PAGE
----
30th September 2020

If your name ain’t added to the list, you’re not getting in

As restrictions have been lifted, businesses have had to adjust to the new “normal” of trading in a pandemic, and to start keeping a record of customers who visit in a bid to help with track and trace.  This obligation was thrust upon relevant businesses with little time to consider what was expected and to plan what to do.  While some companies, particularly bigger ones, have likely been used to considering data protection principles, smaller businesses may have been concerned about the changes.  The questions arising are what should we be doing and how can we properly (and lawfully) manage data collection?

Who Does It Apply To?

The Health Protection (Coronavirus)(Restrictions & Requirements)(Scotland) Regulations 2020 (the “Regulations”) apply to the hospitality sector, like pubs, restaurants and cafes and to hotels where food and drink are sold for consumption on the premises.  The Regulations do not apply where food or drink is offered for take away.  Where a business offers both sit in and take away, the Regulations will only apply to those sitting in.  Other industries which have high levels of customers might consider keeping similar details to assist with track and trace although there is no obligation to do so at the moment.

What Can/Should You Collect?

Under the Regulations, hospitality businesses should hold visitor information for at least 21 days.  This means the name and telephone number of one member of each household visiting, the date and arrival time of their visit and the number of members in that household visiting.  In addition to this, it is important for businesses to remember to record details of staff who are working each day as well.  Out with the hospitality sector, business can still collect visitor information although there is no obligation to do so and the lawful basis for doing so will be different.

Customers have understandably been nervous about handing over this information, and may even refuse to do so.  Customers are not obliged to give the information, but businesses (especially those in hospitality) should consider whether they allow customers in who refuse to provide this information into their premises.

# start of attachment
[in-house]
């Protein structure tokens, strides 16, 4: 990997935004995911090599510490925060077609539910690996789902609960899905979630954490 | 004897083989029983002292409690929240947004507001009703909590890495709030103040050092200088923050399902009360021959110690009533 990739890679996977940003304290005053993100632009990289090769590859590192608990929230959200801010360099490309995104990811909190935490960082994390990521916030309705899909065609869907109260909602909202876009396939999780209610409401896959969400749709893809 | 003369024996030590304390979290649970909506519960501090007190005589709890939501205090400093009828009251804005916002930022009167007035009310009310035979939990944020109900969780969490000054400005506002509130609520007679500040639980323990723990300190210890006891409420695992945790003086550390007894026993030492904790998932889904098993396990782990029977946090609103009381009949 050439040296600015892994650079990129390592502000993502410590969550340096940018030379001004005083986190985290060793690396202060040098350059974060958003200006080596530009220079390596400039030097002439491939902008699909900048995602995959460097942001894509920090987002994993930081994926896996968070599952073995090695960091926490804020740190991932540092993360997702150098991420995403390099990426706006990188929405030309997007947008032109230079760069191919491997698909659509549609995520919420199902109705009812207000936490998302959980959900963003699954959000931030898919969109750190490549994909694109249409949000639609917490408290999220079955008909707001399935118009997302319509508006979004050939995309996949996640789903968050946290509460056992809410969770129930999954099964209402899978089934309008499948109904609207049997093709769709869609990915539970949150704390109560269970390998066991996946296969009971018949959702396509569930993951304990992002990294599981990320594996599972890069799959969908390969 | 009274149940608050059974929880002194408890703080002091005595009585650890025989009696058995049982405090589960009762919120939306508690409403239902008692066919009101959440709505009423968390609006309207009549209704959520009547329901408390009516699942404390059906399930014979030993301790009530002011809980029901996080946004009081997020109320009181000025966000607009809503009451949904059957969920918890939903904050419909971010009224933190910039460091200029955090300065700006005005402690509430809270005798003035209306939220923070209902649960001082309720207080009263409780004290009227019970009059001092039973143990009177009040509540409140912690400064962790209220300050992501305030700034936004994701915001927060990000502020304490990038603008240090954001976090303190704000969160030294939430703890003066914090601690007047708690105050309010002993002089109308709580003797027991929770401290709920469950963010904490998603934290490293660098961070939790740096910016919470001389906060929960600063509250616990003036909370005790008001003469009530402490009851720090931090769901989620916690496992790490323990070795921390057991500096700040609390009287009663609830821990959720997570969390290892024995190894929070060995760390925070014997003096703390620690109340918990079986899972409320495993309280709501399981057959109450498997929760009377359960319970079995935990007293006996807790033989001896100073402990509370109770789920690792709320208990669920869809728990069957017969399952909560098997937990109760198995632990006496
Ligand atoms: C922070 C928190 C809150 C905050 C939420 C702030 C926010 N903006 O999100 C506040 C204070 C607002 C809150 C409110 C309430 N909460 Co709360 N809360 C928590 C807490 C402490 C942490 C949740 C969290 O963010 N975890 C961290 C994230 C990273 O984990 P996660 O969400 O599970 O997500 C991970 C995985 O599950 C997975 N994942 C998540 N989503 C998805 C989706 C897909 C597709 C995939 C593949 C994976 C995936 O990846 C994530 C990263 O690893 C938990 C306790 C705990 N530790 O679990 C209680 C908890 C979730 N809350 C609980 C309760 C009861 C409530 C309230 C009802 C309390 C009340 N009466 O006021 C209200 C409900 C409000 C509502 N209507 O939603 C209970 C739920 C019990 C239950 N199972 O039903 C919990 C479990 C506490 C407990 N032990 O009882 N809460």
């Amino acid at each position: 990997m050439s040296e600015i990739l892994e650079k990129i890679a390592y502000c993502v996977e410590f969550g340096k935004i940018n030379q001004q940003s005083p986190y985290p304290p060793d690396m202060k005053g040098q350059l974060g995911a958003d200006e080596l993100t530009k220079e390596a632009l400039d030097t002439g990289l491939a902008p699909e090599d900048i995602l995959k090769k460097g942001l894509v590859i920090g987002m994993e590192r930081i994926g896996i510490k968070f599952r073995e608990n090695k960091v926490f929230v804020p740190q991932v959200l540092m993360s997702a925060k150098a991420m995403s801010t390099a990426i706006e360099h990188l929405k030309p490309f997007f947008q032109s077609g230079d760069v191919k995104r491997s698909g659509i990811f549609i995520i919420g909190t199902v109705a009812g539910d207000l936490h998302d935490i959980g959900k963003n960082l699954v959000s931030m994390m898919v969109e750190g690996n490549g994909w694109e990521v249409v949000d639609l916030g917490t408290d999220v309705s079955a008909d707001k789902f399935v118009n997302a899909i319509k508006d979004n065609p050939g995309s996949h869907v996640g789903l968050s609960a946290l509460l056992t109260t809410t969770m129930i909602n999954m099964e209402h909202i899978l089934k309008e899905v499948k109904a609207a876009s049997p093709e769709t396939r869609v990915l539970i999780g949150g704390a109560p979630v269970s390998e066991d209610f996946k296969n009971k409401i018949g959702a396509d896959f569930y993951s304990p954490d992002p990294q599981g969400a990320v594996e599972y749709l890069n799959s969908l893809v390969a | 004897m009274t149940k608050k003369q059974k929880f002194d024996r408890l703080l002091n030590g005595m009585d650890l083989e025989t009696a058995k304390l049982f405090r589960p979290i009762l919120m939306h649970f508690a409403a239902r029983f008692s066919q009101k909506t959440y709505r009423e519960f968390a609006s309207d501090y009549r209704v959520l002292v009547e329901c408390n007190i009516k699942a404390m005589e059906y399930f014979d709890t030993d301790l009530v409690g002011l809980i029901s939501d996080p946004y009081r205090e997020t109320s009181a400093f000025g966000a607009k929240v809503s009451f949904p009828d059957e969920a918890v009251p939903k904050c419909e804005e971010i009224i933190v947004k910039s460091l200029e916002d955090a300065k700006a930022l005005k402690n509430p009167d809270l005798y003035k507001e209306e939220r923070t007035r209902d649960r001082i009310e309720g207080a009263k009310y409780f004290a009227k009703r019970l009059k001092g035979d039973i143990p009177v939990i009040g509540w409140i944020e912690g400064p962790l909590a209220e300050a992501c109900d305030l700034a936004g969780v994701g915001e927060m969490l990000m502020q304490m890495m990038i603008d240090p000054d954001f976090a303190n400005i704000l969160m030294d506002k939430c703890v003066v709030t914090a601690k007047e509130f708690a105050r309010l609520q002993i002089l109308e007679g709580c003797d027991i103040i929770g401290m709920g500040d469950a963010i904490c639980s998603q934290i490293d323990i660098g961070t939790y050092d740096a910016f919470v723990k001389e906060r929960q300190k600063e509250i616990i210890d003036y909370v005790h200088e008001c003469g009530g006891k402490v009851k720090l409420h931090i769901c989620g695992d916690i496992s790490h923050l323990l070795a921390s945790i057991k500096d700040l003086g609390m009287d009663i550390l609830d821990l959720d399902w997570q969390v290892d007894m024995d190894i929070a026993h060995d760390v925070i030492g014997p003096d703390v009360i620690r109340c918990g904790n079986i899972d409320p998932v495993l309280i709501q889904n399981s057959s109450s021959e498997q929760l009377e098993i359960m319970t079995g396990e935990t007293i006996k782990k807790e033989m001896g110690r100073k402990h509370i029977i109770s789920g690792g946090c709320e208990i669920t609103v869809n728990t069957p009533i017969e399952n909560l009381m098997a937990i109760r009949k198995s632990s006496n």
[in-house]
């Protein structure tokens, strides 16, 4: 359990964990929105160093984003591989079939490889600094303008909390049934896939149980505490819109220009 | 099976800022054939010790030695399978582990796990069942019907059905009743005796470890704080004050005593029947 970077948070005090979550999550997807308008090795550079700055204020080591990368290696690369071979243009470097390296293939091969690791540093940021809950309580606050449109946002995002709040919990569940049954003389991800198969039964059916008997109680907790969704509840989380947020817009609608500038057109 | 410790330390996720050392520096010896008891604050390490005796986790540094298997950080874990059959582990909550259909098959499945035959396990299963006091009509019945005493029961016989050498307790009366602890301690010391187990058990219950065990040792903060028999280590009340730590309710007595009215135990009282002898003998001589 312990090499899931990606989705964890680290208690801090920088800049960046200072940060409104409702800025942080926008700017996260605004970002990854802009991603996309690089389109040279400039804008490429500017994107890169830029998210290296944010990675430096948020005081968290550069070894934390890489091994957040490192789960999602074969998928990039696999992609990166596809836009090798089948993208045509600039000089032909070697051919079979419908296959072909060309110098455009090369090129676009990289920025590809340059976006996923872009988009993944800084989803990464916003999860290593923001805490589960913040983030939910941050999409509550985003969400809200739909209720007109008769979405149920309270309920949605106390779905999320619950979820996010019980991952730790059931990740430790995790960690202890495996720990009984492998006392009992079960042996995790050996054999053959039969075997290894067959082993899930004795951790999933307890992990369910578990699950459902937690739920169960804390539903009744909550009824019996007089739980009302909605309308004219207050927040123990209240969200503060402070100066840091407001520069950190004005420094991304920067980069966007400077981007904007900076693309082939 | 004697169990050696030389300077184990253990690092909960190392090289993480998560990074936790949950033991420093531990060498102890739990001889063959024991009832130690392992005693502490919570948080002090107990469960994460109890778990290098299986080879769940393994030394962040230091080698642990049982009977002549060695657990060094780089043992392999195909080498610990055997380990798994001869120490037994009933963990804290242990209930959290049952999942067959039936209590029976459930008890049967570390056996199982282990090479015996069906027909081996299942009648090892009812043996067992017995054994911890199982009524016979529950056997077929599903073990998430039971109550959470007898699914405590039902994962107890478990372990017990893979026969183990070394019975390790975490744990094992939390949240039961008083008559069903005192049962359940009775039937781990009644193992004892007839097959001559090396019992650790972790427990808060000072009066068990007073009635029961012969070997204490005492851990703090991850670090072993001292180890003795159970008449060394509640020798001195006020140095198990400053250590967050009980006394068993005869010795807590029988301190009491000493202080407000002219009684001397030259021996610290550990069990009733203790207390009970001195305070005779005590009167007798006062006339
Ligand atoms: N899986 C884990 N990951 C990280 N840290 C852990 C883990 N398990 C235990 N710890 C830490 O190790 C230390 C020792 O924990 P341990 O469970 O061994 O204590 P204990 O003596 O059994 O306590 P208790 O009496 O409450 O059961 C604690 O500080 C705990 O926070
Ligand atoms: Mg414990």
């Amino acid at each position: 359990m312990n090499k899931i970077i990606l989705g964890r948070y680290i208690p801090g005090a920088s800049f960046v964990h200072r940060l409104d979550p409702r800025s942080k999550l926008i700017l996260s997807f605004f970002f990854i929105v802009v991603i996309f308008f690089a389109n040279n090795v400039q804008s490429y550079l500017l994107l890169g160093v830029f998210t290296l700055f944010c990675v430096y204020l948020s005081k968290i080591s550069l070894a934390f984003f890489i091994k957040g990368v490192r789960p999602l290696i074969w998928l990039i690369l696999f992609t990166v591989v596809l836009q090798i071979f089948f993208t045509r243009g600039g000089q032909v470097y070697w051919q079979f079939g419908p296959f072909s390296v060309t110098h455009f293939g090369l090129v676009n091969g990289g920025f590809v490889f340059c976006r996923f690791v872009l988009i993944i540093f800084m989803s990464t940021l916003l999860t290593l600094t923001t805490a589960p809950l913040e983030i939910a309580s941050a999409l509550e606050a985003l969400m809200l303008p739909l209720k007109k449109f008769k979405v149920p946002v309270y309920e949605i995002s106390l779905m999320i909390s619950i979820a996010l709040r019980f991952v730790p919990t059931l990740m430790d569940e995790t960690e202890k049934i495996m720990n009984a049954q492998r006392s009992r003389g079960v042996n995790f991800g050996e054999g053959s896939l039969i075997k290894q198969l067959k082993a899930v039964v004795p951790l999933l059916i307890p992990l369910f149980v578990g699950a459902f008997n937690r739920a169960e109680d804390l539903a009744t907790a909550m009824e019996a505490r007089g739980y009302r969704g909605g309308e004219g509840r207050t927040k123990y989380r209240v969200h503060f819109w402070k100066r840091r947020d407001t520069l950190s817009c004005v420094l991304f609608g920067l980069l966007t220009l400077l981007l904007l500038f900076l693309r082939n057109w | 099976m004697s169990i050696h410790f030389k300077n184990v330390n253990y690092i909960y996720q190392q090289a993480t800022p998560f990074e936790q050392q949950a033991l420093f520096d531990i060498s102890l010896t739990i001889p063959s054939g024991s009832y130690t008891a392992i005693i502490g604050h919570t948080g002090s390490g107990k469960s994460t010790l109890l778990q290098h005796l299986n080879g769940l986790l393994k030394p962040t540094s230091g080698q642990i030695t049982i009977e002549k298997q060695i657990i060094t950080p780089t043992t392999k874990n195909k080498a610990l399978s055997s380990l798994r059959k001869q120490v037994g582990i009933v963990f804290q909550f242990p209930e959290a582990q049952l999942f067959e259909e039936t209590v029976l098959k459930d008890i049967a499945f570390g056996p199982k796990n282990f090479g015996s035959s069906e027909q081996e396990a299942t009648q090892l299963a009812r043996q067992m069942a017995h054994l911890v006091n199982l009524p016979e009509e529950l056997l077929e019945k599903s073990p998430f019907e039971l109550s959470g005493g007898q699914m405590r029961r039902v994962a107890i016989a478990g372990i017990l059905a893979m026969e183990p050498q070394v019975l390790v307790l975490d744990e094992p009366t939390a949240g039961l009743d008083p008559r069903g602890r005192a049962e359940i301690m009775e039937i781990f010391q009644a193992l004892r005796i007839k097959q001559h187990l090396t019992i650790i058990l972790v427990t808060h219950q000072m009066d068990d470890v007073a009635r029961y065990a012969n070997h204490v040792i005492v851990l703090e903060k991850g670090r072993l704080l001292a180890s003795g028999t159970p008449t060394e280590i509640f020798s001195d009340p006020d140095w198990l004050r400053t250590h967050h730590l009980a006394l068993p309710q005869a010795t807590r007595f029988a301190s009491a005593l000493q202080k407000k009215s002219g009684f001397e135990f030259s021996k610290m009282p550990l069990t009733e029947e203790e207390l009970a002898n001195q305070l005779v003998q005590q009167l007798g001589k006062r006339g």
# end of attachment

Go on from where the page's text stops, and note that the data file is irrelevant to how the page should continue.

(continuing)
Any Other Rules To Remember?

Rule of 6

There has been a lot said about “Rule of 6” and for hospitality it means that no more than 6 people are permitted in a group (excluding any children under 12) and those 6 people cannot come from more than 2 households.  When taking bookings, staff should be aware to check how many households are attending, get contact details for each household (not just one number for the booking party) and avoid any bookings which exceed the permitted numbers.

Data Principles

The information to be collected by businesses is considered personal data so the standard data protection principles will still apply.  That means you need to make sure there is a lawful basis for processing, respect data minimisation, keep data as accurate and secure as possible and delete when appropriate.  While it may be tempting to use consent as a lawful basis, remember that if a customer withdraws consent, you can no longer process that information.  If you are in the hospitality sector, a much safer basis would be legal obligation (complying with the Regulations) so long as the data is only used to help with track and trace.  For other industries, the information can be collected and could likely be processed under legitimate interests (on the basis the personal data required is minimal, it is held for a short period and it balances against your need to keep your business open and operating).

One point which may cause some concern for businesses is whether the information is accurate or not, particularly if customers are reluctant to provide information.  As long as businesses are recording the information provided and taking reasonable steps to ensure accuracy (acknowledging that Mickey Mouse is unlikely to visit most restaurants), you are likely to meet your obligations under the data protection law.